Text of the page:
Becoming a messy minimalist is not about turning into someone else; it's about clearing away clutter and expectations to unearth who you really are. It's about carrying fewer things so that we find ourselves holding onto what truly matters.


Think minimalism means a perfectly curated, always tidy home? Think again.

Drowning in tides of toys, overflowing closets, and a crazy schedule, Rachelle Crawford assumed you had to be naturally organized to keep a tidy living space. Then she found minimalism: the messy, real-life kind, that is less about perfection and more about purpose. Thus began a journey toward decluttering her home, calendar, and soul.

With empathy, grace, and humor, Crawford--who curates the popular Abundant Life with Less site--shares doable ways to own less and live more fully. Laying out practical strategies for reducing waste, curbing consumption, decluttering, and finding lots more joy, Crawford offers no-nonsense solutions for the rest of us. Learn to become a more conscious consumer, create a capsule wardrobe, inspire family members to join you, free up more time for the things that matter, and create a tidy(ish) home. The messy minimalist way is a no-judgment zone, one in which we learn sustainable habits and grace-based practices. It's about living lightly on the earth and making room for purpose.

Becoming a messy minimalist is not about turning into someone else; it's about clearing away clutter and expectations to unearth who you really are. It's about carrying fewer things so that we find ourselves holding onto what truly matters.


Think minimalism means a perfectly curated, always tidy home? Think again.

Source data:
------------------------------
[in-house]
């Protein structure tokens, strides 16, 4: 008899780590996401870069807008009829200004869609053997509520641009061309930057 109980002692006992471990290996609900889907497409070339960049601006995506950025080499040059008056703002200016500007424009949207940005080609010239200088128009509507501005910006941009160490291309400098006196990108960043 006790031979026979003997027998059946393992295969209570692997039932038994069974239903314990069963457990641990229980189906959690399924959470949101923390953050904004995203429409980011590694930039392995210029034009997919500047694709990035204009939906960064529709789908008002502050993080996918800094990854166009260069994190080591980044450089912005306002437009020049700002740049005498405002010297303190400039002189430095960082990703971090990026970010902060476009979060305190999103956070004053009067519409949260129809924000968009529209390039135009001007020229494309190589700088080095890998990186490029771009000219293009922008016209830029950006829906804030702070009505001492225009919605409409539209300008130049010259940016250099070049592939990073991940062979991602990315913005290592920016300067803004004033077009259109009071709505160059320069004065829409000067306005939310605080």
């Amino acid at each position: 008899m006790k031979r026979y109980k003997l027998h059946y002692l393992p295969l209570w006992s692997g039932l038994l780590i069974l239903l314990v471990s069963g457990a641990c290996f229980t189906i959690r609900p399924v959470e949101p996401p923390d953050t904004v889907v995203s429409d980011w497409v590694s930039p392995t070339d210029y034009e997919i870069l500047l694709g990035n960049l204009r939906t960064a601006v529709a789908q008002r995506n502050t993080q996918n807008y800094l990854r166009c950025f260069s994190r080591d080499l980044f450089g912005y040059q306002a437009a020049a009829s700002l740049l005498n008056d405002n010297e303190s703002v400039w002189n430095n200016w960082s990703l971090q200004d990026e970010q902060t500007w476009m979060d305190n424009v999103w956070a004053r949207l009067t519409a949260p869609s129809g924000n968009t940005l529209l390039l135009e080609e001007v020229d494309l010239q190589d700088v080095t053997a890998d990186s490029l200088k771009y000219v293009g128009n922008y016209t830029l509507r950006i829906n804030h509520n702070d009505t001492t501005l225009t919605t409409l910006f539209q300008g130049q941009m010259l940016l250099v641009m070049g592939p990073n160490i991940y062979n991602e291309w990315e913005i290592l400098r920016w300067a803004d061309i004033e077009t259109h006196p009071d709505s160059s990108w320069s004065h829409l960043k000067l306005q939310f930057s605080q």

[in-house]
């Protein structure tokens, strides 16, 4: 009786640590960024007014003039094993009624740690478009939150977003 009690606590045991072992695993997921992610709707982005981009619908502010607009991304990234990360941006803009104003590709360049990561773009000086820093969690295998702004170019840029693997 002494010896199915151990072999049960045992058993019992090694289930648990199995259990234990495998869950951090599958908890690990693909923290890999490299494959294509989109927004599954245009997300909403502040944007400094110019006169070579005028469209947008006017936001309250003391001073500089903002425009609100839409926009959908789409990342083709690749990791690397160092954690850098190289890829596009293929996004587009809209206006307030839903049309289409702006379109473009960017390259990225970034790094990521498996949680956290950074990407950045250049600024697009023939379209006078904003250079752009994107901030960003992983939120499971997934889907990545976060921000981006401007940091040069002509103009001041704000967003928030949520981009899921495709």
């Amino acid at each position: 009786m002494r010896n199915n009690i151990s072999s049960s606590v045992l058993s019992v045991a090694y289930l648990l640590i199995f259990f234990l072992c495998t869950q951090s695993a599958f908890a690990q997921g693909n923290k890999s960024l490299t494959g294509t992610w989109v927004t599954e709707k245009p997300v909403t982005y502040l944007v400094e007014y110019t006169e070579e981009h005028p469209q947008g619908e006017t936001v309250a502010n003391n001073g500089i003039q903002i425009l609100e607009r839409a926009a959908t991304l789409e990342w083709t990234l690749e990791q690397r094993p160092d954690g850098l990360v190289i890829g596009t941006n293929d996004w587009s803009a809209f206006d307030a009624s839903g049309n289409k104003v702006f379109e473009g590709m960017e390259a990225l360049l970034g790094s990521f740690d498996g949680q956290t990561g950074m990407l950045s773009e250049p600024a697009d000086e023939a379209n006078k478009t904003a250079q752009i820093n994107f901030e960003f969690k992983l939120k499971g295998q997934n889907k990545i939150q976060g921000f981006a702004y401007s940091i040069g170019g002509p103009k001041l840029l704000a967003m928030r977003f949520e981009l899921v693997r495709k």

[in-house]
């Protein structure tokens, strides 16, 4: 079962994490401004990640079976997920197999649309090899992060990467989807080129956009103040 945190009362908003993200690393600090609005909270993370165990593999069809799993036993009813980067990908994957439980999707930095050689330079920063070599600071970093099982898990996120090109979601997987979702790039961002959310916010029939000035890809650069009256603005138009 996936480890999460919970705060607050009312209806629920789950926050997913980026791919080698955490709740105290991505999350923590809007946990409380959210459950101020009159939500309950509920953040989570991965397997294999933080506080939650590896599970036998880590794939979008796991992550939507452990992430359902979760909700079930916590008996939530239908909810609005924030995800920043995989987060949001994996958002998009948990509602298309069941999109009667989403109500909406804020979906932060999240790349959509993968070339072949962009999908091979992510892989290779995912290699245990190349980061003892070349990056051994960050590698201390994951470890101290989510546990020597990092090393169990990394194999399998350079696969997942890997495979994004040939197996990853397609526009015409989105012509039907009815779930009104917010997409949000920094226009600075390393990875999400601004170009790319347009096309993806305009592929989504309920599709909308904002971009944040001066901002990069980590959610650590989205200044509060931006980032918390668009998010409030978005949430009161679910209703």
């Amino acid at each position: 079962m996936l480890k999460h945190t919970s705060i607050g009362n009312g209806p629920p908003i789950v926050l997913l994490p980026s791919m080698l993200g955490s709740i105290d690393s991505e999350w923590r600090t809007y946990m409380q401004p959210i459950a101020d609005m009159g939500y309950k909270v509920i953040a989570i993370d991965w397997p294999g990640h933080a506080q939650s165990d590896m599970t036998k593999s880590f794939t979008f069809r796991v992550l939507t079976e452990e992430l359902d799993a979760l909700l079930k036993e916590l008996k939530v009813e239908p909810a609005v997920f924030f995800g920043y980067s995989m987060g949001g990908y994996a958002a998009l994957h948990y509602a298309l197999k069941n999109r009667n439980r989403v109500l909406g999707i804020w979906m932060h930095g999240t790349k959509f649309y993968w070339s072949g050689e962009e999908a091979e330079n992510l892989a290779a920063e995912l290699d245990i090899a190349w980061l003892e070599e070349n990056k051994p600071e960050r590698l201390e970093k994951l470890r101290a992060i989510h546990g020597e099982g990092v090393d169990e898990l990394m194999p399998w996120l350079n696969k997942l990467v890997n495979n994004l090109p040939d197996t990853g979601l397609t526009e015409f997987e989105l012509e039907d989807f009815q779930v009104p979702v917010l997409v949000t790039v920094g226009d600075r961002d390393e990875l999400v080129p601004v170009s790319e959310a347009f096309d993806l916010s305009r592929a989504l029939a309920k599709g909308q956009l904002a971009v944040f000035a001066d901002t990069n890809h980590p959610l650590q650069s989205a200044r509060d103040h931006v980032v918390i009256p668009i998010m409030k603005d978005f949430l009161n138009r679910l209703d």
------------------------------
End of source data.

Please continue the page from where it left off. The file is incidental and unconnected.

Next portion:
Drowning in tides of toys, overflowing closets, and a crazy schedule, Rachelle Crawford assumed you had to be naturally organized to keep a tidy living space. Then she found minimalism: the messy, real-life kind, that is less about perfection and more about purpose. Thus began a journey toward decluttering her home, calendar, and soul.

With empathy, grace, and humor, Crawford--who curates the popular Abundant Life with Less site--shares doable ways to own less and live more fully. Laying out practical strategies for reducing waste, curbing consumption, decluttering, and finding lots more joy, Crawford offers no-nonsense solutions for the rest of us. Learn to become a more conscious consumer, create a capsule wardrobe, inspire family members to join you, free up more time for the things that matter, and create a tidy(ish) home. The messy minimalist way is a no-judgment zone, one in which we learn sustainable habits and grace-based practices. It's about living lightly on the earth and making room for purpose.

Becoming a messy minimalist is not about turning into someone else; it's about clearing away clutter and expectations to unearth who you really are. It's about carrying fewer things so that we find ourselves holding onto what truly matters.